Money laundering is well defined under New Jersey Law
Like many states, New Jersey regards money laundering as a serious crime, and the penalties for being found guilty are well enumerated. Different kinds of illegal financial activity all have their own punishment schemes and frameworks. With offenses like money laundering, the degree of a person's charges depend on the amount of money allegedly involved, but numerous factors could play a part in a trial. Those found guilty of committing other violations of the law in the course of white-collar crimes may suffer even harsher sentencing guidelines than normal.
According to Chapter 25 of the New Jersey Statutes, the state has numerous powers it can call upon when pursuing individuals suspected of money laundering. For instance, the Attorney General can intercept someone's communications. On the other hand, courts can also exhibit leniency by choosing to impose mitigation sentences for defendants who don't represent a danger to the public. Mitigation and repayment penalties may allow accused individuals to preserve their public image or avoid harsher sentencing.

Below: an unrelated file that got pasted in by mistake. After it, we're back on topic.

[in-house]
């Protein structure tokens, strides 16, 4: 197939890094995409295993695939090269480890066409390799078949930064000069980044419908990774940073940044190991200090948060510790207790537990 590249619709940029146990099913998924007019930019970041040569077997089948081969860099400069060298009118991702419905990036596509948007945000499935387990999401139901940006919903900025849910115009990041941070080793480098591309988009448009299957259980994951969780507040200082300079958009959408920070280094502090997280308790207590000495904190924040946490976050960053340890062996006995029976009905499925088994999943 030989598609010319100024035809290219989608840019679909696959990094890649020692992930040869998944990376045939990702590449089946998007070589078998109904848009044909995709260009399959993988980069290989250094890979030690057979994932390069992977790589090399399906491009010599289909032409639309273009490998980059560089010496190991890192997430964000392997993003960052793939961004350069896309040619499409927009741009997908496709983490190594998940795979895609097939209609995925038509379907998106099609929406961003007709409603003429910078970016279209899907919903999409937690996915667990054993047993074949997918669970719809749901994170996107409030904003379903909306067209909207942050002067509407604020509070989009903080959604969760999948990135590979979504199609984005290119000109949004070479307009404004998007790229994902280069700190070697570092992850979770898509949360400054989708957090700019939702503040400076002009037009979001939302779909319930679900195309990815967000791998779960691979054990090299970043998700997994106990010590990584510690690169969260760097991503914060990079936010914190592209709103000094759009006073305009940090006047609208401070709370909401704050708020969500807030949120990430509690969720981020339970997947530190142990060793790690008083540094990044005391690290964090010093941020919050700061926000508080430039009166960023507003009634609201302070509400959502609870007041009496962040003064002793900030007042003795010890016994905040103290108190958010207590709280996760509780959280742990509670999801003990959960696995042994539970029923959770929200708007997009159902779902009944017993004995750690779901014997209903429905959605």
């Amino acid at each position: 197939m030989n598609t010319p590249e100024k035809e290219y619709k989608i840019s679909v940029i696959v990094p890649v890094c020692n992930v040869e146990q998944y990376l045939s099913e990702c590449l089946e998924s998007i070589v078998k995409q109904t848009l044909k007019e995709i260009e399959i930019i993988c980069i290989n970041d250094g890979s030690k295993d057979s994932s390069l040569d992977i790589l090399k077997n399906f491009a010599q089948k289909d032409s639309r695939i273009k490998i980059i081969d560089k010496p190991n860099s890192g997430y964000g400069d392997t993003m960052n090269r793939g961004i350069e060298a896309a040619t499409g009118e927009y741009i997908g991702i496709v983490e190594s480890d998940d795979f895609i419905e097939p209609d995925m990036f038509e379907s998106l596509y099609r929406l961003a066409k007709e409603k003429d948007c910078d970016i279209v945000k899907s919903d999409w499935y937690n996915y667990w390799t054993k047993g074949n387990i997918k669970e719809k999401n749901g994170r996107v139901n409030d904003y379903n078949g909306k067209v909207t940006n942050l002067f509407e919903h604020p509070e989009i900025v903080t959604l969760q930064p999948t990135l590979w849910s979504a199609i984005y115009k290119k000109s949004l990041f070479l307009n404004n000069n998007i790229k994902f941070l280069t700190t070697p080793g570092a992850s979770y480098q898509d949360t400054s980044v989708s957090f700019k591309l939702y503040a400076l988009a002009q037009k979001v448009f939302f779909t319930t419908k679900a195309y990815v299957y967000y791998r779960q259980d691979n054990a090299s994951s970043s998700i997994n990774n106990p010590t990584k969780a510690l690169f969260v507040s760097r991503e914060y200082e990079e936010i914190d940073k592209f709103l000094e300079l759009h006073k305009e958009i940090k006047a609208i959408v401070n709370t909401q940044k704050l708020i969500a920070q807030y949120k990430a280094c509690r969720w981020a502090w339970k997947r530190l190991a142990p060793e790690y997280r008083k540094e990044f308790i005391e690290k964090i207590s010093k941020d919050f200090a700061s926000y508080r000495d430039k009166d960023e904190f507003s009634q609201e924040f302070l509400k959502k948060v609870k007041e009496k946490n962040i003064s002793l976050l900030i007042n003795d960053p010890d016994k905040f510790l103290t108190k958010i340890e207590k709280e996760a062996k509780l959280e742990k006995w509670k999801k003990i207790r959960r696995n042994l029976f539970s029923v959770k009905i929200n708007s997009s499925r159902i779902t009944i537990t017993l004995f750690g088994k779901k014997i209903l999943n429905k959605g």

Under state law, money laundering and racketeering include a number of other related crimes, including kidnapping, gambling, arson and bribery. Authorities only need evidence of two related racketeering crimes within a decade to declare that someone has exhibited a pattern of racketeering activity, and those accused of multiple crimes may find themselves facing harsher penalties when prosecutors decide to add up the sum of the alleged damage.
Money laundering charges can ruin lives, especially for public figures. Those who face such accusations may find that researching the legal ramifications of their indictments helps them adopt an improved defense strategy. Such a strategy could play a vital role in minimizing the time and money people spend fighting their charges in court.
Source: New Jersey Statutes, "Chapter 25", November 02, 2014